Camp California! The Guide for Camping and RVing in California

Boaters Beware of Hitchhikers!

Invasive Mussels Equals Expensive Damageabs pipe with mussels

When zebra or quagga mussels invade our local waters, they clog power-plant and public-water intakes and pipes. Routine treatment is necessary and very expensive: this leads to increased utility bills. If you use water and electricity, then you do not want zebra/quagga mussels!

If spread, these mussels can:

  • ƒƒ Encrust boat hulls, clog cooling systems, jam steering equipment
  • ƒƒ Alter aquatic ecosystems, resulting in fewer native species and sportfish
  • ƒƒ Litter beaches with sharp, foul smelling shells
  • ƒƒ Clog water distribution systems, resulting in higher utility bills

invadersZebra/Quagga Mussels Use Your Boat to Invade Additional Waters

If your boat has been in infested waters, it could be carrying invasive mussels. These creatures usually spread to new habitats on boats trailered by the public or by commercial haulers. Zebra and quagga mussels attach to almost anything: boats, aquatic plants, bait buckets, and other aquatic recreational equipment. You could unintentionally transport microscopic mussel larvae in water in your live well or bilge. An adult female zebra mussel can release up to 1,000,000 eggs in a lifetime. Please take the precautions outlined in this brochure to reduce the chance that zebra or quagga mussels will spread to uninfested areas.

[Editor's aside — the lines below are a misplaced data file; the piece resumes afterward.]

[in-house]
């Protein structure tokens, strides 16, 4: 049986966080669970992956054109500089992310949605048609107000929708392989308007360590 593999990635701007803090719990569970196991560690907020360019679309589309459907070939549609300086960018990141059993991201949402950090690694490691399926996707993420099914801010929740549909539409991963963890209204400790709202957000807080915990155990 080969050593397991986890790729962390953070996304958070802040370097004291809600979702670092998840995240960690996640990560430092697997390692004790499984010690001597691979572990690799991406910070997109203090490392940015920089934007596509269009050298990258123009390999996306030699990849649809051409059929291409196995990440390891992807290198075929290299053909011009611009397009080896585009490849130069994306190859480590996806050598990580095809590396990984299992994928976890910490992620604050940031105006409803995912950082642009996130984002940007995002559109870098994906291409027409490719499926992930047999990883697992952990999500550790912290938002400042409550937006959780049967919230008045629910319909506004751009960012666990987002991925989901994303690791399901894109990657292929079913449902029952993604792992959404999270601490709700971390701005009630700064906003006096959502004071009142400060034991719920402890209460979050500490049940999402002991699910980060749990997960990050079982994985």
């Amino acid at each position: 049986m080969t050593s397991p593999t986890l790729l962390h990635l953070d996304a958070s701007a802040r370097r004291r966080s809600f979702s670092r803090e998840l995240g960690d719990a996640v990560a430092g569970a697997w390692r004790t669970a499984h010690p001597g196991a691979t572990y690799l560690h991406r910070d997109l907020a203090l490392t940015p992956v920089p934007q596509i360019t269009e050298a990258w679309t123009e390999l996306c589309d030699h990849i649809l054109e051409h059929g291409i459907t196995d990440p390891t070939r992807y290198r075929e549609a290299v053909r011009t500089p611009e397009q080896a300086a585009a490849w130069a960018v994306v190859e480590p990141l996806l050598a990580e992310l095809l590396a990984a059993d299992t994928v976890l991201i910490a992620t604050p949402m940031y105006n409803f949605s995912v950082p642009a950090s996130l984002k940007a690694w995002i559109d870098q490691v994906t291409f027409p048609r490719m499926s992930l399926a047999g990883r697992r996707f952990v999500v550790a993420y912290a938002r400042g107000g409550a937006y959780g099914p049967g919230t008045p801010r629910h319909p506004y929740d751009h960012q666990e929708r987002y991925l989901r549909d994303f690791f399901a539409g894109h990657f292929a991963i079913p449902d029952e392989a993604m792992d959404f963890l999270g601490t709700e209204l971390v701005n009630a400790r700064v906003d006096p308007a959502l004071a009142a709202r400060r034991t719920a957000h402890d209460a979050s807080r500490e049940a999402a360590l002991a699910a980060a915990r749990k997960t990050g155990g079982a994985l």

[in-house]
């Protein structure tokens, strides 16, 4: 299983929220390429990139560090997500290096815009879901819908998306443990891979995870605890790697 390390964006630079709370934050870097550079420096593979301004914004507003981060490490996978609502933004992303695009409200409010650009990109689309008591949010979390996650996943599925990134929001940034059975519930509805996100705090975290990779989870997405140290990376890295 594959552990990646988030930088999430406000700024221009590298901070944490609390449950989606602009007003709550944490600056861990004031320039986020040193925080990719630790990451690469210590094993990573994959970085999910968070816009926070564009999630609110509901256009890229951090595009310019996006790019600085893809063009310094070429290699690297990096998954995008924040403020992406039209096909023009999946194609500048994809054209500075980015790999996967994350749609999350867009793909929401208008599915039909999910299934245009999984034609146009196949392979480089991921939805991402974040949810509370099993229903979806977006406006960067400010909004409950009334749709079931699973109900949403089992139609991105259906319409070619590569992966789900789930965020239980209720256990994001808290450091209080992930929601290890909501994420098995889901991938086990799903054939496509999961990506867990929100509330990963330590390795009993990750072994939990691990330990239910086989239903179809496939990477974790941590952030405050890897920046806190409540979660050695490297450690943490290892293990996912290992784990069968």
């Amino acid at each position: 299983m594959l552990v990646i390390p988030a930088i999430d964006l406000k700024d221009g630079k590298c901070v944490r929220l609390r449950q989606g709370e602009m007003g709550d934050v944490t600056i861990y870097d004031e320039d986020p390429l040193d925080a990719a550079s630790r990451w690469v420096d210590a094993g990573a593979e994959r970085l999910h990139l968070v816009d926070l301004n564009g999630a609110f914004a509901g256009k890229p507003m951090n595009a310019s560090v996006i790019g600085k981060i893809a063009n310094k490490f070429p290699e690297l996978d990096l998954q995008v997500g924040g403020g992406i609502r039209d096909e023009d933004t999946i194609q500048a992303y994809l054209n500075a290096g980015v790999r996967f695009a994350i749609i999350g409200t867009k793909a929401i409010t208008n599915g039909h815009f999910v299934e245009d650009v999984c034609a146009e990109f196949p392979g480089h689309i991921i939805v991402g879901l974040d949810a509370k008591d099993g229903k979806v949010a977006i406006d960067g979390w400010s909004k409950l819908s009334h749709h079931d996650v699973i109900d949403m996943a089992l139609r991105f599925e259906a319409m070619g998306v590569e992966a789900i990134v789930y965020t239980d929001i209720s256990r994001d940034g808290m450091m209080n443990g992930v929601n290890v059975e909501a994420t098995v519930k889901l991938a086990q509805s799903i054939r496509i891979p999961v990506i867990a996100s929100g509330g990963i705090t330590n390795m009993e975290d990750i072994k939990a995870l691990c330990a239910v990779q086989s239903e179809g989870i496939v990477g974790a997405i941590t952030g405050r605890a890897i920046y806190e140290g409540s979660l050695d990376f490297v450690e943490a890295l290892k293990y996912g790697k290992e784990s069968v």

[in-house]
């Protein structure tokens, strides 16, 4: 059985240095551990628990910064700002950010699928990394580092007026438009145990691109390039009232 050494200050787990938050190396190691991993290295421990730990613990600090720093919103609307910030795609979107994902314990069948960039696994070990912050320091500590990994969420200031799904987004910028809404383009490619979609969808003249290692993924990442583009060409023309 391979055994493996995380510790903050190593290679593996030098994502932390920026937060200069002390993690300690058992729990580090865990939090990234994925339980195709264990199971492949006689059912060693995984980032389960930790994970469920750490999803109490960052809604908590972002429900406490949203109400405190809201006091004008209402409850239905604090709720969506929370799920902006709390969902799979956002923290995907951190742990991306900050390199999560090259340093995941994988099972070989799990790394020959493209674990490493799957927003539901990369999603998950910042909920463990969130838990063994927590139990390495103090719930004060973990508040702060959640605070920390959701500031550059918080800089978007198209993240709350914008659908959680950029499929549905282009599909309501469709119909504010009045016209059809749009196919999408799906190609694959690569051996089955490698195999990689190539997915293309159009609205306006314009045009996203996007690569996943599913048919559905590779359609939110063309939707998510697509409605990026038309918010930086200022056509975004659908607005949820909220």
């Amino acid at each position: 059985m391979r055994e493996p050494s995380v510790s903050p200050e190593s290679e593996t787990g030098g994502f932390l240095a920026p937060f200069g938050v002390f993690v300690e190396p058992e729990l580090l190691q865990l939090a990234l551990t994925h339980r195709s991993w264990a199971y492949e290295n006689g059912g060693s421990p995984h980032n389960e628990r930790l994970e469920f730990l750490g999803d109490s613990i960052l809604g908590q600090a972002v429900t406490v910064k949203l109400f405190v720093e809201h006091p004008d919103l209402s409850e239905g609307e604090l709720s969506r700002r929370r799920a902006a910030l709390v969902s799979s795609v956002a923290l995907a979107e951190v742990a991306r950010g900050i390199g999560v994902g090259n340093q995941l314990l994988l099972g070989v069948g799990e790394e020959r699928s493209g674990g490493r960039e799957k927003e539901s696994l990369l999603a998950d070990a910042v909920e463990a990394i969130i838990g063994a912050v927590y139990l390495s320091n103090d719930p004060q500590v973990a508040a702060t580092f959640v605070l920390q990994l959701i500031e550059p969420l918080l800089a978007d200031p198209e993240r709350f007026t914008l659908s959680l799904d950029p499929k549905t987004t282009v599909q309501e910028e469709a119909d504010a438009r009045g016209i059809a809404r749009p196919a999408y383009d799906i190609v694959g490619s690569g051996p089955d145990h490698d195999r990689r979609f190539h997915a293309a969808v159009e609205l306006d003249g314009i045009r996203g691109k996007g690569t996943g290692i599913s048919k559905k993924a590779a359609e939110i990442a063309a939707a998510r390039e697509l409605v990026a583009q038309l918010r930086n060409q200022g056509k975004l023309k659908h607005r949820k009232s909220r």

You can prevent the spread of quagga and zebra mussels using this checklist every time you exit a waterbody:

  • Inspect all watercraft and equipment
  • Clean any visible mud, plants, fish or animals from watercraft and equipment
  • Drain all water, including from lower outboard unit, ballast, live-well, buckets, etc.
  • Dry all areas
  • Dispose of debris and live bait in the trash

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For more information visit California's Department of Fish & Game Invasive Species website